Ned Moorfield, CEO of taxi booking app GoCatch recently complained to the tax office accusing UberX of evading tax. Two months after Mr Moorfield warned that Uber will become a powerful monopoly if governments don’t legalise ride sharing or crack down on it, the ATO has confirmed people who offer ride-sharing services will be considered “taxi travel” under GST law.
Uber drivers across Australia will now have to register for GST by August 1, a move which could mean rides may rise by ten per cent. Mr Moorfield told the Australian Financial Review that not paying GST is giving UberX drivers a ten per cent price advantage which competitors who complied with the law do not have.
James O’Halloran, ATO deputy commissioner, told Fairfax Media that affected drivers will have to “register for GST, charge GST on the full fare, lodge business activity statements and report the income in their tax returns.” Should drivers fail to comply with the new measure, the penalties would be significant. The ATO’s new guidance says people would “drive passengers in a car for a fare” may be offering ‘taxi travel,’ therefore they must register for GST. Mr O’Halloran emphasized that the decision is “not a revenue issue, it’s a level playing field issue.”
Meanwhile, people who use Airbnb to occasionally rent out rooms or homes are not required to register for GST because they are not operating a bed and breakfast-style business. Airbnb has roughly 35,000 properties rented through its site in Australia.
Uber confirmed it would challenge the ruling because it considers the watchdog “has taken it upon itself to dictate government policy for the sharing economy by imposing a flawed interpretation of a law that was introduced in the 1990s upon participants of a new business model that is only one year old,” the company wrote in a blog post. David Rohrsheim, the general manager of Uber Australia told The Australian that the ATO’s decision affects over 9,000 ordinary Australians who use the UberX platform. “Ridesharing is about having flexible income opportunities for those who might need it at different times in their lives,” the company wrote in its blog post. Therefore, “the ATO has created an administrative burden of $36,000 AUD new tax filings every year.”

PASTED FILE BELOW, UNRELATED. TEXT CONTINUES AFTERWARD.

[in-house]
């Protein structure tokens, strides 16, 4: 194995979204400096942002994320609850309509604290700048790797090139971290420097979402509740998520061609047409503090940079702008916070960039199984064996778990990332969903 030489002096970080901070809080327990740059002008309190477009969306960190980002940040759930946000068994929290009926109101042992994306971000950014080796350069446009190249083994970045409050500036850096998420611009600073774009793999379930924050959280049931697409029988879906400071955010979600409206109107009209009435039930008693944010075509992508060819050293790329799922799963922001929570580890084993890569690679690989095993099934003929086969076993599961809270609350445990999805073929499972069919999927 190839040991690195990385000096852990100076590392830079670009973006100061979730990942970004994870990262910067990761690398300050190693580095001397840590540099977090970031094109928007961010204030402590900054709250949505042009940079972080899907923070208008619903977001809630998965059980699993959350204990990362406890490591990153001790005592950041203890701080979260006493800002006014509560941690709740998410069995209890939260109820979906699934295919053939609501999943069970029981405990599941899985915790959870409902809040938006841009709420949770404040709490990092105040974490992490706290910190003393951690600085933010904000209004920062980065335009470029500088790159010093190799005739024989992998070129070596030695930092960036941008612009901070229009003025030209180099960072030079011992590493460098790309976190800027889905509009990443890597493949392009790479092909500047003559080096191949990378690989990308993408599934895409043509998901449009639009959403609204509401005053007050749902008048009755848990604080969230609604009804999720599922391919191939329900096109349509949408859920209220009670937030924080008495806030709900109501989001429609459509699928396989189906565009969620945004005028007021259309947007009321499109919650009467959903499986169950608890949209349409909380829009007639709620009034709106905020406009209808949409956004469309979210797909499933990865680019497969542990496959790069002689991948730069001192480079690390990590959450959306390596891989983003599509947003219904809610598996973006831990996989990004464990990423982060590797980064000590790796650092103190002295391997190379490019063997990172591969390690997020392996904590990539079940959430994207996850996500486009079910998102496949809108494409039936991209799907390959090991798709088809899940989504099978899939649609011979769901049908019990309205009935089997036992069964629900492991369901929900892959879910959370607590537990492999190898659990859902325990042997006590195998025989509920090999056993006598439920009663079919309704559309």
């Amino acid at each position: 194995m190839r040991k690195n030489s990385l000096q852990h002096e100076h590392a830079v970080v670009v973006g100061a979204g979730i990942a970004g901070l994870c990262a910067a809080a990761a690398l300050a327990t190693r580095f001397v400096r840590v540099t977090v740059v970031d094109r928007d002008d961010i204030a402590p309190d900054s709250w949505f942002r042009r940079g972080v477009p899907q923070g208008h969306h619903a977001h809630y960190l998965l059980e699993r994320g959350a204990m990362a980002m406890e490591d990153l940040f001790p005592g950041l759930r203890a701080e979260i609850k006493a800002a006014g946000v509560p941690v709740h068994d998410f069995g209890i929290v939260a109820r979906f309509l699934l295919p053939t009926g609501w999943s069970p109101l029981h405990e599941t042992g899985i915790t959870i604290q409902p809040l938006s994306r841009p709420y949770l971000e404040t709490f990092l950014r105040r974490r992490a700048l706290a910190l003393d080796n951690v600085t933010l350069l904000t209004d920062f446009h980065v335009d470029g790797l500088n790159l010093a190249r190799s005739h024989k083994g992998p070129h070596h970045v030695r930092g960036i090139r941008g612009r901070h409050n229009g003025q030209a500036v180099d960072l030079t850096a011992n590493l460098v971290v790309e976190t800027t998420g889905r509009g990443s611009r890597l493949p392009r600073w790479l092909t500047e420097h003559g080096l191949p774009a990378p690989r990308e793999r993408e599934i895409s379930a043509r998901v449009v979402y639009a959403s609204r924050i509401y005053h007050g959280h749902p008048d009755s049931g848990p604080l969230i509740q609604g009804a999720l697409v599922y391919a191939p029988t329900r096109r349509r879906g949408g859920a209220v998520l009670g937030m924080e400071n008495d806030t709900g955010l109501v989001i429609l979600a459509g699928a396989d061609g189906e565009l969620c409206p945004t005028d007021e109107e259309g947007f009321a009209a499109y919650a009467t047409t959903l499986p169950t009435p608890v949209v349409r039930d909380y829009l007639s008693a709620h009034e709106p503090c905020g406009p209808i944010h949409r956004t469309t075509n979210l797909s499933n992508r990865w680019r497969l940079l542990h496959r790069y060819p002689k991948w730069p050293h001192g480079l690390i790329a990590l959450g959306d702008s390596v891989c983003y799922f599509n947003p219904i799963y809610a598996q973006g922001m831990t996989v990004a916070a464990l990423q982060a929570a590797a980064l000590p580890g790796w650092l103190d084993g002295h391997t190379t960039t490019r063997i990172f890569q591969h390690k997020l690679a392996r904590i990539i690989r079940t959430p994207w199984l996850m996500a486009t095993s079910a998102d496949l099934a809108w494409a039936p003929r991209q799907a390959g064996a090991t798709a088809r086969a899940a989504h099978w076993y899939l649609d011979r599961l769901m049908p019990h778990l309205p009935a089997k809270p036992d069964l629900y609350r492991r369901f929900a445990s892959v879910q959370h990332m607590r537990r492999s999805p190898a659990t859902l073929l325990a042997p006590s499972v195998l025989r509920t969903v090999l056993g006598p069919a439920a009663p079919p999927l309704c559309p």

The San Francisco-based company claimed ridesharing has been wrongly categorized as ‘taxi travel’ and emphasized that this service is not a taxi service because the vehicles are not taxis or limousines and street hail is not acceptable. There are no taxi meters and customers cannot wait at ranks, therefore the classification is incorrect.
UberX drivers have offered over 2.5 million trips in Melbourne, Sydney and Brisbane since the service was launched one year ago, so the tax ruling could be a massive windfall for state governments. To date, over 9,000 UberX drivers operating across major cities have avoided GST payments by arguing they fall under $75,000 AUD turnover threshold at which GST applies.
Mr Moorfield warned that the government’s inaction “is creating the next big monopoly in point-to-point transport in Australia.” Last year, Cabcharge wrote to the Prime Minister and state and territory leaders urging them to ban Uber.